The Modern Antiquarian. Stone Circles, Ancient Sites, Neolithic Monuments, Ancient Monuments, Prehistoric Sites, Megalithic MysteriesThe Modern Antiquarian

Old Keig

Stone Circle


(notes from the recumbent stone, 2 July 00)

Yet again a slender antiquarian copse leads from the road to the stones, like at New Craig, Dunnydeer and others. These copses appear to be of roughly the same age, too. Who planted them? They seem deliberately planted to protect the stones from farmers like the trees planted on Wiltshire hilltop barrows. As if to prove it, here at Old Keig an arc extends back from the recumbent and flankers in a good approximation of the position of the circle, and no tree stands within the precinct. On the south side there's a gap of forty or fifty metres so the south-western view is unobscured, save for a single stout tree that protects the recumbent from close-up farming! (The present farmer's thrown field clearance boulders between the tree and the standers, a metre from the recumbent).

These copses have the feel of a BBC Sunday evening TV drama Avalonian/Narnia enchanted grove. The excited and expectant roar of thousands of buzzing insects up in the canopy of the trees fed this enchantment as we approached.

And there they stood, the epically proportioned stones. As at Dunnydeer, there's only the recumbent and flankers. And as at Dunnydeer, it's all that's needed to generate a real sense of the scale of this massive circle, and a very potent sense of place. This huge recumbent stone feels so serene, centre of a wide and peaceful 270 degree landscape with the peaks of Bennachie poking up at the north-east and a fort-topped (therefore anciently sacred?) hill of The Barmkyn immediately behind.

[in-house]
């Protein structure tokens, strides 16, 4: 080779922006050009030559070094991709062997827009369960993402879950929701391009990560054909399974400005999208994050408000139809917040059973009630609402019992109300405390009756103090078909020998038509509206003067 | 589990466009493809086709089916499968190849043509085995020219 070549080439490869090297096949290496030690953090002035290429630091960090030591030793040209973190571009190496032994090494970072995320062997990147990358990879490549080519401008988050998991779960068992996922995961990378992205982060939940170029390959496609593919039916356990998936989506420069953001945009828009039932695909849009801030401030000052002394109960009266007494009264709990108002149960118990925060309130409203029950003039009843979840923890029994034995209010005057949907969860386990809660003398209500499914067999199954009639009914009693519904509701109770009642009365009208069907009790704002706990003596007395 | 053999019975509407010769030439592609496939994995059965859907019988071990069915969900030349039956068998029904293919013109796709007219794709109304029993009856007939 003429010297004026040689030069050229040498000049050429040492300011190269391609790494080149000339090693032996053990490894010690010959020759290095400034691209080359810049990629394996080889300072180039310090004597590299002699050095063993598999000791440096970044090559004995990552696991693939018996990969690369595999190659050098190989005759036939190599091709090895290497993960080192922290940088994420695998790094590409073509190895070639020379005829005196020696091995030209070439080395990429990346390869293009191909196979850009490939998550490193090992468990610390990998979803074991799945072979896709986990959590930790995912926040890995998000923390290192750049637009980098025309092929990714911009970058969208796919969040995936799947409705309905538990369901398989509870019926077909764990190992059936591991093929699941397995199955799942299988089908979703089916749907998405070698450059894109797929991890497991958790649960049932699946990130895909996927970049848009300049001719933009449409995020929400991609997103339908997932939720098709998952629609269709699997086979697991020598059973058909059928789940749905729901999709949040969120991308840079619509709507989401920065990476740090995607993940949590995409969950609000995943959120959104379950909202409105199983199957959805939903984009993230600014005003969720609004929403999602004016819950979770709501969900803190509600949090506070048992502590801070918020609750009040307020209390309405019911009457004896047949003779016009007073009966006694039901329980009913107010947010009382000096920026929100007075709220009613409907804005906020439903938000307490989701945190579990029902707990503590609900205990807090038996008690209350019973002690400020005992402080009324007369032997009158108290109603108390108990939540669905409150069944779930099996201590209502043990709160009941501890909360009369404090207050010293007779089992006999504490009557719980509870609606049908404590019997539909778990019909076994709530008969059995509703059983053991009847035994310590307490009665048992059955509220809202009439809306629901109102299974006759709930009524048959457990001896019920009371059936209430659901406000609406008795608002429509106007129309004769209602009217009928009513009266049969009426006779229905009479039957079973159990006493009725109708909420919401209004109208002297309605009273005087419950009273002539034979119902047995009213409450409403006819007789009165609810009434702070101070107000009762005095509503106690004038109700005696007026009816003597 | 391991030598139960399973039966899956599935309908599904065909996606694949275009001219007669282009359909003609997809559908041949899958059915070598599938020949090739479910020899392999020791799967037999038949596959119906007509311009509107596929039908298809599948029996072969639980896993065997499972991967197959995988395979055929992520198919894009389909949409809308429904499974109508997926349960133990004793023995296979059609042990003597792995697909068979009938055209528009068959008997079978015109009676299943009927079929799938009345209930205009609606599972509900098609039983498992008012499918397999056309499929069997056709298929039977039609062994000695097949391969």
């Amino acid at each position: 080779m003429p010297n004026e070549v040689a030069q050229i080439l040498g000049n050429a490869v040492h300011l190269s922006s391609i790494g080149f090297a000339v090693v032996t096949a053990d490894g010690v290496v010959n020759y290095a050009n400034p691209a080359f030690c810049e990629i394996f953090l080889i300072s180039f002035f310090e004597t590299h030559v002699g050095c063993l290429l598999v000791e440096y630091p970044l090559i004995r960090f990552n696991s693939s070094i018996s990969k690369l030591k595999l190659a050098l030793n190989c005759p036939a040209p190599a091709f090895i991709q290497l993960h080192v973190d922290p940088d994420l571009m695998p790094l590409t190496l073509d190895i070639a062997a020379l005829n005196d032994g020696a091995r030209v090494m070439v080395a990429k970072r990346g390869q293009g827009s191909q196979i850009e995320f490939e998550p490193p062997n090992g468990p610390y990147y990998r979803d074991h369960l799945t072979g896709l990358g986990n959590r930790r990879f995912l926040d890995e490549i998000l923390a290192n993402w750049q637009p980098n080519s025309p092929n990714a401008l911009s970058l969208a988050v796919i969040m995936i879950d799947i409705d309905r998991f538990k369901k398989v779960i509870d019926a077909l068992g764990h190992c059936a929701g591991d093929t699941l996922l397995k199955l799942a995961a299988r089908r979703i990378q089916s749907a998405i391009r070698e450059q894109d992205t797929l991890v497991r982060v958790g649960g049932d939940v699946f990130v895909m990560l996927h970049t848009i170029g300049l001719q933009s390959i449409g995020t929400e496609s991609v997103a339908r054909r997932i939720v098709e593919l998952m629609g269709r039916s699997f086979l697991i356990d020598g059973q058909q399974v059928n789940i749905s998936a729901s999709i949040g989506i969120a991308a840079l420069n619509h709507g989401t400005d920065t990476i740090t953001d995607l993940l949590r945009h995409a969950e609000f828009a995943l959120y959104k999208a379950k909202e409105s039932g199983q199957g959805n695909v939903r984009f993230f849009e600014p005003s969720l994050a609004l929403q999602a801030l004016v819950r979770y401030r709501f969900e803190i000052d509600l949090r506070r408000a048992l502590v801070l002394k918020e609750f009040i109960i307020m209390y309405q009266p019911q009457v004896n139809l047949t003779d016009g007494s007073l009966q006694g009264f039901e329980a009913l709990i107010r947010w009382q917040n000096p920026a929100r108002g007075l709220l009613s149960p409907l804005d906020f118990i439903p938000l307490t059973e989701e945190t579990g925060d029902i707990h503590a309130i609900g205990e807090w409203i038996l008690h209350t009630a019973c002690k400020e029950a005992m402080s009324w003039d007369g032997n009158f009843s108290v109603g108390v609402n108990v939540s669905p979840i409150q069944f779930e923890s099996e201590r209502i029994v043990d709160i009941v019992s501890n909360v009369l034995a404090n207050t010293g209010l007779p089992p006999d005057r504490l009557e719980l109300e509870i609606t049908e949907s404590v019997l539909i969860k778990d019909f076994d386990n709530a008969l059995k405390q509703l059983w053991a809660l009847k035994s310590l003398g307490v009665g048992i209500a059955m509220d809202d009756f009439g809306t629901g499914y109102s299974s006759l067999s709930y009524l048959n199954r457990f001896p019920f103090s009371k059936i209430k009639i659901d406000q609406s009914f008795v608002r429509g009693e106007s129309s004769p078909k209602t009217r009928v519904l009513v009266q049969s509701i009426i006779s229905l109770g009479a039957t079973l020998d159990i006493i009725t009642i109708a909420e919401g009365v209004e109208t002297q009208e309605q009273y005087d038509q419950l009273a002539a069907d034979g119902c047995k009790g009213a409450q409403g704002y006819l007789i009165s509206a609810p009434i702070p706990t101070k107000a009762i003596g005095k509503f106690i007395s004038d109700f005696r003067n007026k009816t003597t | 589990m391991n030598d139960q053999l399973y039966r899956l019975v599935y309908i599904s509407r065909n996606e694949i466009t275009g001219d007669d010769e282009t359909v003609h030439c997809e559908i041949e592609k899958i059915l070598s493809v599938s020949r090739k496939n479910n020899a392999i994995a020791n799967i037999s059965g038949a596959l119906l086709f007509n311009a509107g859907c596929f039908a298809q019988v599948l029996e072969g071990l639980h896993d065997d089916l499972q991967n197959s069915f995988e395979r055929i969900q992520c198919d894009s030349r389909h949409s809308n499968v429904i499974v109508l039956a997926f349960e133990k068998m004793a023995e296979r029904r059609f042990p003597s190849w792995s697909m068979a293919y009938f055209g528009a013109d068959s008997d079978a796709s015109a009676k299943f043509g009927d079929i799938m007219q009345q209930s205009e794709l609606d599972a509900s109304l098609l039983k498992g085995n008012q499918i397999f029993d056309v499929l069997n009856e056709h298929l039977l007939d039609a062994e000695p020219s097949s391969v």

We're slowly discovering that the Modern Antiquarian's directions of 'requires an OS map' can mean 'not on a path'. Initially I envisioned that line as meaning three-mile slogs across hill and bog, but it's definitely been used liberally. Old Keig certainly doesn't need one at all. From the B992 take the western road out of Keig, there's a farm on your left after a mile, then 400 metres later a thin line of trees on your left, perpendicular to the road. The stones are 200 metres down from the road in those trees.

Also, The Modern Antiquarian describes as subjective a thing as atmosphere at a site in such 'factual' terms, and I've been sceptical; surely a lot of it's to do with the state of the observer, what you already know/don't know of the area and the history, the weather, the season, the surrounding crops, etc. And yet I've found it to be invariably correct. At Old Keig 'the peace overlooking the valley is as though the world has long stopped,' is precisely and completely right.
Posted by Merrick
7th August 2000ce

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